Over the past few weeks, I’ve been learning a lot of little tricks and tips from the instructors and mentors at HackerYou – most recently SASS (which I prefer) and LESS, which are CSS pre-processors. To abreviate: they make writing CSS much easier and more awesome. All this is to say that my workflow has increased exponentially since taking the full-time bootcamp course. So I thought I’d detail a few of the things that I’ve stepped up since taking the full-time course, something that every dev should be looking to do to streamline their workflow.
First and foremost, we need to start with what text editor you’re using. Personally, since I’ve started working in HTML and CSS I’ve used nothing but Sublime Text, and I have nothing but good things to say about it (heck, I even paid for it!). I used version 2 for a long while because I hadn’t upgraded my OS, but I eventually caved and upgraded both my OS and Sublime. I didn’t notice a huge difference, but one slightly annoying thing was that I had to re-install all the packages that I had on my Sublime previously. Speaking of which…
This, to me, is one of Sublime’s biggest draws – the ability to create, modify, and install packages created by other users or yourself. One of the most popular ones is a package called Emmet, which you absolutely must install if you’re using Sublime. Sublime will still work if you don’t install Emmet, but it’s a bit like buying a Ferrari and only driving it in the parking lot of the car dealership. People have blogged about all the crazy awesome shortcuts and tricks you can do with Emmet, and the folks at Emmet have actually prepared a handy-dandy cheat sheet for you to reference. Resident web ninja/tool junkie Wes Bos is currently writing a book about how awesome Sublime Text is, and has a few blog posts about how you can visually tweak Sublime Text to help you out (post numero uno, post dos).
Alright, this one may be a little far fetched, but hear me out: you should think about getting an external monitor. I know, I know, it seems a little excessive, but I swear it’ll improve your workflow. I thought having a second monitor was excessive, until I found myself having to constantly have to write code, save, tab over to my browser, refresh, look for the change etc. I know that all these things can be automated to keystrokes, but that’s still time (a LOT of cumulative time) that you could be coding and not tabbing between windows. So after a while, I started looking into getting another monitor. Turns out they aren’t as expensive as I thought they were (mind you, they’re not cheap, but they’re not the $500+ I thought they were for a decent one).
You might even be able to score a good one off Kijiji or Craigslist for cheap – but if you’re going this route make sure that you get a chance to see it actually on before any money exchanges hands, dead pixels are the worst. Even if you’re not going the preloved route, I definitely recommend seeing the monitor actually functioning, and I’d also recommend going to a site like Unsplash, so you can see how the colours and resolution are. Sometimes a monitor looks like it’ll be great, until you try and look at a high res picture with intense colouring and it looks like you’re staring at a crayon drawing of a potato. No bueno, my friends. No bueno at all.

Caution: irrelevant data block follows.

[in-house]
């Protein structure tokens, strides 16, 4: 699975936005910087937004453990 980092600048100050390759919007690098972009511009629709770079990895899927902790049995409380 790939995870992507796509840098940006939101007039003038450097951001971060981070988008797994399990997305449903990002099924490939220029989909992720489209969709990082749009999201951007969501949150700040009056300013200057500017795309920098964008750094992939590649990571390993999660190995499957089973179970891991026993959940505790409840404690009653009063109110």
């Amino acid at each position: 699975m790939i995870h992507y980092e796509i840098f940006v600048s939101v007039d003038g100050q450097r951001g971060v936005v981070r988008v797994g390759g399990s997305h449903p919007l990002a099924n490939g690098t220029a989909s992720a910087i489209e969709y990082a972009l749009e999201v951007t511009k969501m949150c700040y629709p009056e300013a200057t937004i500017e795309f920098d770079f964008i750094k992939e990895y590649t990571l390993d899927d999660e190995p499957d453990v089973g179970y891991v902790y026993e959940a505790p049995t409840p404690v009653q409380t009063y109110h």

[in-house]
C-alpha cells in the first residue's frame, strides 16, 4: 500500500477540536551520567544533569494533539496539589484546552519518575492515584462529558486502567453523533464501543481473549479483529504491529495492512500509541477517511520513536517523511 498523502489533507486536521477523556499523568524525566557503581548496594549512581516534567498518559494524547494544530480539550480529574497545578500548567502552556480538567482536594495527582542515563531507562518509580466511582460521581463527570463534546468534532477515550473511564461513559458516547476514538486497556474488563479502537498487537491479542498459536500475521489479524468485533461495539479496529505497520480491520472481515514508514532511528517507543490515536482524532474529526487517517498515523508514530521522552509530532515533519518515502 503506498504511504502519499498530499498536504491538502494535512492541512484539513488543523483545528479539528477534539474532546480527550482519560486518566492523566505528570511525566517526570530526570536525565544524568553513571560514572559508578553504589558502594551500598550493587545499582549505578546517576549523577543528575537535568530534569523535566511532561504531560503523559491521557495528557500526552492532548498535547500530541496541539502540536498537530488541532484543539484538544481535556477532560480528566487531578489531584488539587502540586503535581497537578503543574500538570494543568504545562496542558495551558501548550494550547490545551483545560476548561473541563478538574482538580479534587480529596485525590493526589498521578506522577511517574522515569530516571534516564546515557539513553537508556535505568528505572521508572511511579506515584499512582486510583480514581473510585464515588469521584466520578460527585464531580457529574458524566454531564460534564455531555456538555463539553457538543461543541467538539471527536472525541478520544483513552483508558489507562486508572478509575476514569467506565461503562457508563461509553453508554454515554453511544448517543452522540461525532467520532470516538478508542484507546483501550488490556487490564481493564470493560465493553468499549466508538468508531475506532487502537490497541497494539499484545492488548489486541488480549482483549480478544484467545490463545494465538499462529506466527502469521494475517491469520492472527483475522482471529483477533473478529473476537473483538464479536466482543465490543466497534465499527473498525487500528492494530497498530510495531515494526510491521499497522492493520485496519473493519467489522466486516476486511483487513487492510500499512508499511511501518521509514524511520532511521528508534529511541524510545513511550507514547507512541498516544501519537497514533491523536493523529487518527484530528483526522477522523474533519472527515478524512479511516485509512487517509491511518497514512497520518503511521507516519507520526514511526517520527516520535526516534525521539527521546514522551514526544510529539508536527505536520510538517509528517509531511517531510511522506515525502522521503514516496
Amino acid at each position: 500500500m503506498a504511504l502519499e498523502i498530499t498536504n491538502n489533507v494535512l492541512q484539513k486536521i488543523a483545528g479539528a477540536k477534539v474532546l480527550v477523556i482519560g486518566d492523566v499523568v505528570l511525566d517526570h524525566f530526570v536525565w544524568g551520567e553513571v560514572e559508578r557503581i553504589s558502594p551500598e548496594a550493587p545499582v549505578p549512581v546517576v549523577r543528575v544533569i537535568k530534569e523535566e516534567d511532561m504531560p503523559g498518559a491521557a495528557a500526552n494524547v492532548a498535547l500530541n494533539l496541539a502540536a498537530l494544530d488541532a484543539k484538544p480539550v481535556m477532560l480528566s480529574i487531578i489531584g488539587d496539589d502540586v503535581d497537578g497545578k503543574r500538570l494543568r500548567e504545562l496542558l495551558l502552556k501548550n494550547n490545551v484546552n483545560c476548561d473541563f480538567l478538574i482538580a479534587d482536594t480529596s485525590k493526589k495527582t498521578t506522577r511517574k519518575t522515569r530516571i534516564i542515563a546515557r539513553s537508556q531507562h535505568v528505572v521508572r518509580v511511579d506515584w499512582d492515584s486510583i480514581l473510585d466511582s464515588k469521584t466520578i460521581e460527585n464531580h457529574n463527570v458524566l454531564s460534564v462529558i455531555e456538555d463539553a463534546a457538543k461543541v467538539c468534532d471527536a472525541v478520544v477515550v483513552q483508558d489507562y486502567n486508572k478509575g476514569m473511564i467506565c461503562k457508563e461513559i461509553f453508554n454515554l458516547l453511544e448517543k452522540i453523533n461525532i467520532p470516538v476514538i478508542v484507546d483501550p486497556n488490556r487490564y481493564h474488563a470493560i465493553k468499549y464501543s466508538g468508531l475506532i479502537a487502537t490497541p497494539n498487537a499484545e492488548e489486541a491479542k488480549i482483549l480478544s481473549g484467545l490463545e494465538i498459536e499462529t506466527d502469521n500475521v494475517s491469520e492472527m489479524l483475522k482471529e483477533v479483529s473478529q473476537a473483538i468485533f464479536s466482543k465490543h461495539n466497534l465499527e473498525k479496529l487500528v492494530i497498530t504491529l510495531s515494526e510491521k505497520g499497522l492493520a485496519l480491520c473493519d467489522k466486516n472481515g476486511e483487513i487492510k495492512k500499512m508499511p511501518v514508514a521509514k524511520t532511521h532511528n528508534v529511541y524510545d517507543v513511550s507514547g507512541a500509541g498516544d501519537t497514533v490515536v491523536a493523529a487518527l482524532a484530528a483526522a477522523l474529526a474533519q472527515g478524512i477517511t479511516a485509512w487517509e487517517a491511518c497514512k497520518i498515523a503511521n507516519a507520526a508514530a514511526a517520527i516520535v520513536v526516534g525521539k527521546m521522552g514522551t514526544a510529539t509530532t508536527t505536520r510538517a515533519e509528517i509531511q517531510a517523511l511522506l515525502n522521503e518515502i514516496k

This is my current setup:
In the top monitor I’ve got Sublime going, and I’ve split my window in two – one half has my HTML, the other has my CSS. The laptop below has my browser, onto which I’ve installed a plugin called Auto Refresh Plus which I set up to refresh every 5 seconds – just one more thing that I’ve set up to expedite my work. I’ve also got an external keyboard and mouse plugged in – without it the setup felt extremely uncomfortable and I was working with shoulders hunched up and ruining my back. The mouse is essential because using the trackpad is awful for your wrist, and I (for some crazy reason) don’t want to end up with carpal tunnel.
This is a tricky one, as it’s difficult to do because you’re building the site on your computer and testing it locally. I know that this may not be the most recommended method, but what I like to do is create a directory on an already existing site and test the site on my phone, or a friends iPad if available. As an example, proudfeet.io/wheresdrake takes you to the site that I was testing my Where’s Drake app on before I went and bought my own URL for it (full disclosure: this app is not responsive at all, and probably won’t work properly on your phone). I know that a lot of you might be thinking why I don’t just do this by resizing the browser or using some of the dev tools in the browser. While those are all great options, and generally what I do before I put the final touches on, nothing really compares to the feel of using the website on your phone. What looks great on your screen might not translate the way you thought it would on an actual phone – text sizes may be too large, something might be too far adjusted to the right etc. Mobile site are all about the feel and while resizing the browser will get you pretty close, it’s still no substitute for the real thing. Here’s me testing out my latest HackerYou project on my phone, it feels good to know that the designs don’t just work in theory, but I now have definite proof that they translate well to the device.
Until next time, stay SASSy (womp womp)… I’ll see myself out.